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02/06/2013

Is indoor air in China causing lung cancer?

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A man puts on a mask on an elderly man while several foreigners hand out free masks to pedestrians in an effort to promote public awareness to use masks for protection from polluted air in downtown Shanghai. (AP Photo)

We know how terrible the pollution is in China’s big cities.  When the smog spewed out from chemical factories and car emissions gets too much the best advice from the experts is to stay indoors.

But what if the air inside Chinese homes is just as bad?

A new study suggests breathing indoor air can be dangerous and may even cause lung cancer, University of Buffalo researchers found.

Hot oil used in stir-fries, second hand tobacco smoke and heating a house with coal may all be contributing to increased cancer risks among non-smokers, especially among women.  

“We suspect that indoor air pollution plays a much larger role in the development of lung cancer among Chinese women,” Dr. Lina Mu, lead author of the paper told The Star in an email.

Mu and her team wanted to know why lung cancer rates among Chinese women were among the highest in the world – 21 cases per 100,000 – when the smoking rates were so low. Only four per cent of Chinese women smoke cigarettes, compared with 60 per cent of men. Smoking itself accounts for less than 20 per cent of lung cancer in women.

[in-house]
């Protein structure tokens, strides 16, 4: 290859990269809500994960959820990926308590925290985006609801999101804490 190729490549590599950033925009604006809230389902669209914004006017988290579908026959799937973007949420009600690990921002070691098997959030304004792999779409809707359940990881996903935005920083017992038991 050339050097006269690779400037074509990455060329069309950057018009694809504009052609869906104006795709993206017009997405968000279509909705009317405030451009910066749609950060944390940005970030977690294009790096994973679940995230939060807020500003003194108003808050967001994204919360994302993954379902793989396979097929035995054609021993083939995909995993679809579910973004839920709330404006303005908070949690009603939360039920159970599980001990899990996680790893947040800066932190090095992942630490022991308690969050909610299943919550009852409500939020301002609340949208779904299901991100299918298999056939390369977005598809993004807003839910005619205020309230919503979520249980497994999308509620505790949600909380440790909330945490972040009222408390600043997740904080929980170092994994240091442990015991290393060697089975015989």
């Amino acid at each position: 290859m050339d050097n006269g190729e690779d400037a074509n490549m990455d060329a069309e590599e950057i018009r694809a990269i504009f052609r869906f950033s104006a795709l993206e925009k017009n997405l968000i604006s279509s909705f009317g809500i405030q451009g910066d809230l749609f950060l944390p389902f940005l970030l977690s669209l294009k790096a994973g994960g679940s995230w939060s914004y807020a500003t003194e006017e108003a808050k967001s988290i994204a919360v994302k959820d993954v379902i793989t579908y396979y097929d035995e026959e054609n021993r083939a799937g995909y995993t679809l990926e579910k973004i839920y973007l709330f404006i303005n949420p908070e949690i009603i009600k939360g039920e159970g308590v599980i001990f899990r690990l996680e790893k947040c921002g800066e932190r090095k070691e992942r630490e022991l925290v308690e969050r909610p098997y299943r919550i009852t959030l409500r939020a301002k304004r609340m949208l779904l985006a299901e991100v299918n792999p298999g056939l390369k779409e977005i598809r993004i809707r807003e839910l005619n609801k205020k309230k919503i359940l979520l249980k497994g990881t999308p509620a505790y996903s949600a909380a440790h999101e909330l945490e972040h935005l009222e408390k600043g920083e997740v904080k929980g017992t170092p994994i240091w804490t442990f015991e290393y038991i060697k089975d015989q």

"This suggests that other important risk factors contribute to the disease in this population," she said.   

They found indoor particulate matter levels were at least twice as high as those recommended by the World Health Organization. For example, PM2.5, microscopic particulate matter that can embed deep into the lungs and pose a serious health hazard, were 68 micrograms per cubic metre.

Women are at higher risk than men because they stay home for longer periods of time and cook more often, Mu said.

Many homes have no ventilation and opening the window to clear the air isn’t always an option anyway – the study took place in Taiyun city in the north, one of the most polluted cities in the world.

Hamida Ghafour is a foreign affairs reporter at The Star. She has lived and worked in the Middle East and Asia for more than 10 years and is author of a book on Afghanistan. Follow her on Twitter @HamidaGhafour

Follow her on Twitter @HamidaGhafour

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